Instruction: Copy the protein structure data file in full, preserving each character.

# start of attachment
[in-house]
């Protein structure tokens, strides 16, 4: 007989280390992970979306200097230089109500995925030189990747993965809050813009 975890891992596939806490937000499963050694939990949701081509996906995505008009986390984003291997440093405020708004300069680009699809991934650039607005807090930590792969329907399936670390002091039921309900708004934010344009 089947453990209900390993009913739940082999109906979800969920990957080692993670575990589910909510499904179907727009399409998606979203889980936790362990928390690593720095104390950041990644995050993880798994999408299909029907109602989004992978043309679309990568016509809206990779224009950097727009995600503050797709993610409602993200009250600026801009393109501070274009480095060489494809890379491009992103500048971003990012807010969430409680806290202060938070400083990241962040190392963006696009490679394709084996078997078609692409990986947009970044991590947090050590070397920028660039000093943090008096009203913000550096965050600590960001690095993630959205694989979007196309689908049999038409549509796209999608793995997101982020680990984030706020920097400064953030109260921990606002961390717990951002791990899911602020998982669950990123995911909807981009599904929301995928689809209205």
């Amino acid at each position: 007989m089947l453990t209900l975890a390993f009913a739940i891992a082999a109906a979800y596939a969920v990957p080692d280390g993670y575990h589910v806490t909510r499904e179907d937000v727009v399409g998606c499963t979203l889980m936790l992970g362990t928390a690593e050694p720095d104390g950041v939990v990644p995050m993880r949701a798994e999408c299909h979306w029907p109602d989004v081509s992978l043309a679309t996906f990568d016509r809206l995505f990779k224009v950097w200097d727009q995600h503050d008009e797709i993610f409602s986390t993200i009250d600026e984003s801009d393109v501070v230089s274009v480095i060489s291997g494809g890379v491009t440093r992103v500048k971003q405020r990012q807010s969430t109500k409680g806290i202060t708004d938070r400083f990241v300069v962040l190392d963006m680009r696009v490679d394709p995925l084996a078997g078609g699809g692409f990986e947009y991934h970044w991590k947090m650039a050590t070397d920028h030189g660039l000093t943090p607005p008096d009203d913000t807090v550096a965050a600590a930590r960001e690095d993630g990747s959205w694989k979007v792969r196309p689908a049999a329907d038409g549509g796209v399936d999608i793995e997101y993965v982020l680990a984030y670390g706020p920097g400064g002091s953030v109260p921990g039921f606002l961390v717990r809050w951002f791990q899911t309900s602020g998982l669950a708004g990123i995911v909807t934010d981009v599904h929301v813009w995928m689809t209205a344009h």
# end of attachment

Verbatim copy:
[in-house]
């Protein structure tokens, strides 16, 4: 007989280390992970979306200097230089109500995925030189990747993965809050813009 975890891992596939806490937000499963050694939990949701081509996906995505008009986390984003291997440093405020708004300069680009699809991934650039607005807090930590792969329907399936670390002091039921309900708004934010344009 089947453990209900390993009913739940082999109906979800969920990957080692993670575990589910909510499904179907727009399409998606979203889980936790362990928390690593720095104390950041990644995050993880798994999408299909029907109602989004992978043309679309990568016509809206990779224009950097727009995600503050797709993610409602993200009250600026801009393109501070274009480095060489494809890379491009992103500048971003990012807010969430409680806290202060938070400083990241962040190392963006696009490679394709084996078997078609692409990986947009970044991590947090050590070397920028660039000093943090008096009203913000550096965050600590960001690095993630959205694989979007196309689908049999038409549509796209999608793995997101982020680990984030706020920097400064953030109260921990606002961390717990951002791990899911602020998982669950990123995911909807981009599904929301995928689809209205």
């Amino acid at each position: 007989m089947l453990t209900l975890a390993f009913a739940i891992a082999a109906a979800y596939a969920v990957p080692d280390g993670y575990h589910v806490t909510r499904e179907d937000v727009v399409g998606c499963t979203l889980m936790l992970g362990t928390a690593e050694p720095d104390g950041v939990v990644p995050m993880r949701a798994e999408c299909h979306w029907p109602d989004v081509s992978l043309a679309t996906f990568d016509r809206l995505f990779k224009v950097w200097d727009q995600h503050d008009e797709i993610f409602s986390t993200i009250d600026e984003s801009d393109v501070v230089s274009v480095i060489s291997g494809g890379v491009t440093r992103v500048k971003q405020r990012q807010s969430t109500k409680g806290i202060t708004d938070r400083f990241v300069v962040l190392d963006m680009r696009v490679d394709p995925l084996a078997g078609g699809g692409f990986e947009y991934h970044w991590k947090m650039a050590t070397d920028h030189g660039l000093t943090p607005p008096d009203d913000t807090v550096a965050a600590a930590r960001e690095d993630g990747s959205w694989k979007v792969r196309p689908a049999a329907d038409g549509g796209v399936d999608i793995e997101y993965v982020l680990a984030y670390g706020p920097g400064g002091s953030v109260p921990g039921f606002l961390v717990r809050w951002f791990q899911t309900s602020g998982l669950a708004g990123i995911v909807t934010d981009v599904h929301v813009w995928m689809t209205a344009h």